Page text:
The Scotsman Sessions #18: James Yorkston

Welcome to The Scotsman Sessions. With the performing arts world shutting down for the foreseeable future, we are commissioning a series of short video performances from artists all around the country and releasing them on, with introductions from our critics. Here, from his studio in Cellardyke in Fife, James Yorkston plays Queen of Spain from his 2008 album When The Haar Rolls In.

There is something of the spartan solemnity of a Vermeer painting about James Yorkston’s spellbinding contribution to The Scotsman Sessions – the dark wood and the sombre light indoors contrasting with the hazy blue view through the window of his Cellardyke studio, across to the lump that is North Berwick Law, just visible on the horizon.

Like the Dutch master, Yorkston knows a thing or two about composition – but his tableaux are etched on acoustic guitar and delivered in his mournful yet soothing tones.

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Since coming to prominence as part of Fife’s Fence Collective in the early 2000s, Yorkston has produced nine solo albums, as well as a number of limited releases. His Scotsman Sessions song comes from his 2008 album When The Haar Rolls In.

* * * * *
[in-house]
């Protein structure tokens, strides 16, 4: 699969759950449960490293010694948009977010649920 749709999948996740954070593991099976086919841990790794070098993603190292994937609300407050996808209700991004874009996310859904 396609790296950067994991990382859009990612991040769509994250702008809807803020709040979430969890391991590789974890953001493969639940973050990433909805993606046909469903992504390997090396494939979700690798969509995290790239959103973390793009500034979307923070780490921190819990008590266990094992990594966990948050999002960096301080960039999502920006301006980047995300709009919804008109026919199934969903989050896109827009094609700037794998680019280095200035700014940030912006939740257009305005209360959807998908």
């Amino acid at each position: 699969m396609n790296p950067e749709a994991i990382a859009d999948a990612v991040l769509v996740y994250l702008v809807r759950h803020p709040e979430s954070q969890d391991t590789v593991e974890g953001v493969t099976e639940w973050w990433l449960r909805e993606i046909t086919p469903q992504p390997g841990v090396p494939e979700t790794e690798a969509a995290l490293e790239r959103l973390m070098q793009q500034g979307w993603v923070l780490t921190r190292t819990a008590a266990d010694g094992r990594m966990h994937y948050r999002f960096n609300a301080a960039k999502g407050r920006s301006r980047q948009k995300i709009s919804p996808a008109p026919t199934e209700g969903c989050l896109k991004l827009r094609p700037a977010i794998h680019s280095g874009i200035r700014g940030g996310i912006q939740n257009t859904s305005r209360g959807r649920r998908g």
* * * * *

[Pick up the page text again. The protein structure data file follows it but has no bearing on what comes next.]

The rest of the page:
“I chose Queen of Spain as it tells the story of various explorations into the great outdoors, something I'm sure we could all be doing with now,” says Yorkston. “Though I'm not finding isolation difficult, really. I get out once a day onto the beach. The rest of the time, I'm working, writing, singing.”

Yorkston was somewhat ahead of the isolation curve, having already recorded many editions of his 46-30 podcast series in which he and Anstruther-based organic brewer/indie label owner Stephen Marshall play an eclectic selection of “quality music of no fixed abode”.

But, like any jobbing musician, touring plans have gone by the wayside, including dates with Yorkston Thorne Khan, his collaboration with English jazz bassist Jon Thorne and Indian sarangi master Suhail Yusuf Khan, whose third album Navarasa: Nine Emotionswas released earlier this year.

“The hardest part for me is worrying about my elderly parents,” says Yorkston of the stay-at-home guidance. “Cancelling a couple of dozen gigs I'm actually okay with. It's meant I'm seeing more of the children and less of the airport.”

Navarasa: Nine Emotions is out now on Domino Records. Hear James Yorkston’s 46-30 podcast at